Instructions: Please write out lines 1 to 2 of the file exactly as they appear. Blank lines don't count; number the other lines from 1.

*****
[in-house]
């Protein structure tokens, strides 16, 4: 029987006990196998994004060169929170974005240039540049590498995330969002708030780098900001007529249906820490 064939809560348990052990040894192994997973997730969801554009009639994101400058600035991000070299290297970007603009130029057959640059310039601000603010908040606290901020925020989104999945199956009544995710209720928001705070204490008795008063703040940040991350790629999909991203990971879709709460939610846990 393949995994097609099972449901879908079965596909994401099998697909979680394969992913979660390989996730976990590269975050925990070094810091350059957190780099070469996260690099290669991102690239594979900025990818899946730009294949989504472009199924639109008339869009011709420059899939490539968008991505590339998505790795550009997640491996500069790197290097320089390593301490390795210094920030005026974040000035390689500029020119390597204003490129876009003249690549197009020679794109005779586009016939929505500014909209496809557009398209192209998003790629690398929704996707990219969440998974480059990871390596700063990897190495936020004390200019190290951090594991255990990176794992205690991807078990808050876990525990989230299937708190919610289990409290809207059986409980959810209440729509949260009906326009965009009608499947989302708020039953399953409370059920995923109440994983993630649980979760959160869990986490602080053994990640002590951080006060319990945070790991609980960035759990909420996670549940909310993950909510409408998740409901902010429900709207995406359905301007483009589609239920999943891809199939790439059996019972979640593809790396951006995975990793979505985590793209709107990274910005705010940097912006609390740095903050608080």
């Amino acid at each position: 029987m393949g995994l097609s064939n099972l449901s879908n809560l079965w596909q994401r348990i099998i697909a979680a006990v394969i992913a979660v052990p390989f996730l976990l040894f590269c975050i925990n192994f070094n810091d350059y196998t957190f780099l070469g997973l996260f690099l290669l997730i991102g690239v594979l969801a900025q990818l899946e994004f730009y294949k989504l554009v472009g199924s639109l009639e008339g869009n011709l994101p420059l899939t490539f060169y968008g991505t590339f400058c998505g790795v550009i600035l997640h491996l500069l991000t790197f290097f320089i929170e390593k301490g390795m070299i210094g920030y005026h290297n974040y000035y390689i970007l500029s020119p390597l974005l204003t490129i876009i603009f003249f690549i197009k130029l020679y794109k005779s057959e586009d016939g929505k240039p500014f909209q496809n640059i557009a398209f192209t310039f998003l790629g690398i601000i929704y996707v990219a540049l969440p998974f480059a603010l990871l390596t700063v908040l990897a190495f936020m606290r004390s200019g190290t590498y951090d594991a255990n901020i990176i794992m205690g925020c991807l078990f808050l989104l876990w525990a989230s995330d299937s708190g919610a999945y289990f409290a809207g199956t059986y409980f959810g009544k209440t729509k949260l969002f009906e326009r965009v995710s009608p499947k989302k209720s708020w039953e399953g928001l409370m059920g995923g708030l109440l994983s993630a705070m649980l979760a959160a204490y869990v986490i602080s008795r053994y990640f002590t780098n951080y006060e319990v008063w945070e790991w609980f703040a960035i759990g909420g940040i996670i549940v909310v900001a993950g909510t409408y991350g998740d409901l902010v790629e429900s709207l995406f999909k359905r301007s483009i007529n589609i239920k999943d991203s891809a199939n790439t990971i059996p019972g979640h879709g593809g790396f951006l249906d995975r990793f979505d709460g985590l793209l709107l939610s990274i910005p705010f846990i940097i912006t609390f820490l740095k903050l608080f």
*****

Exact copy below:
[in-house]
């Protein structure tokens, strides 16, 4: 029987006990196998994004060169929170974005240039540049590498995330969002708030780098900001007529249906820490 064939809560348990052990040894192994997973997730969801554009009639994101400058600035991000070299290297970007603009130029057959640059310039601000603010908040606290901020925020989104999945199956009544995710209720928001705070204490008795008063703040940040991350790629999909991203990971879709709460939610846990 393949995994097609099972449901879908079965596909994401099998697909979680394969992913979660390989996730976990590269975050925990070094810091350059957190780099070469996260690099290669991102690239594979900025990818899946730009294949989504472009199924639109008339869009011709420059899939490539968008991505590339998505790795550009997640491996500069790197290097320089390593301490390795210094920030005026974040000035390689500029020119390597204003490129876009003249690549197009020679794109005779586009016939929505500014909209496809557009398209192209998003790629690398929704996707990219969440998974480059990871390596700063990897190495936020004390200019190290951090594991255990990176794992205690991807078990808050876990525990989230299937708190919610289990409290809207059986409980959810209440729509949260009906326009965009009608499947989302708020039953399953409370059920995923109440994983993630649980979760959160869990986490602080053994990640002590951080006060319990945070790991609980960035759990909420996670549940909310993950909510409408998740409901902010429900709207995406359905301007483009589609239920999943891809199939790439059996019972979640593809790396951006995975990793979505985590793209709107990274910005705010940097912006609390740095903050608080």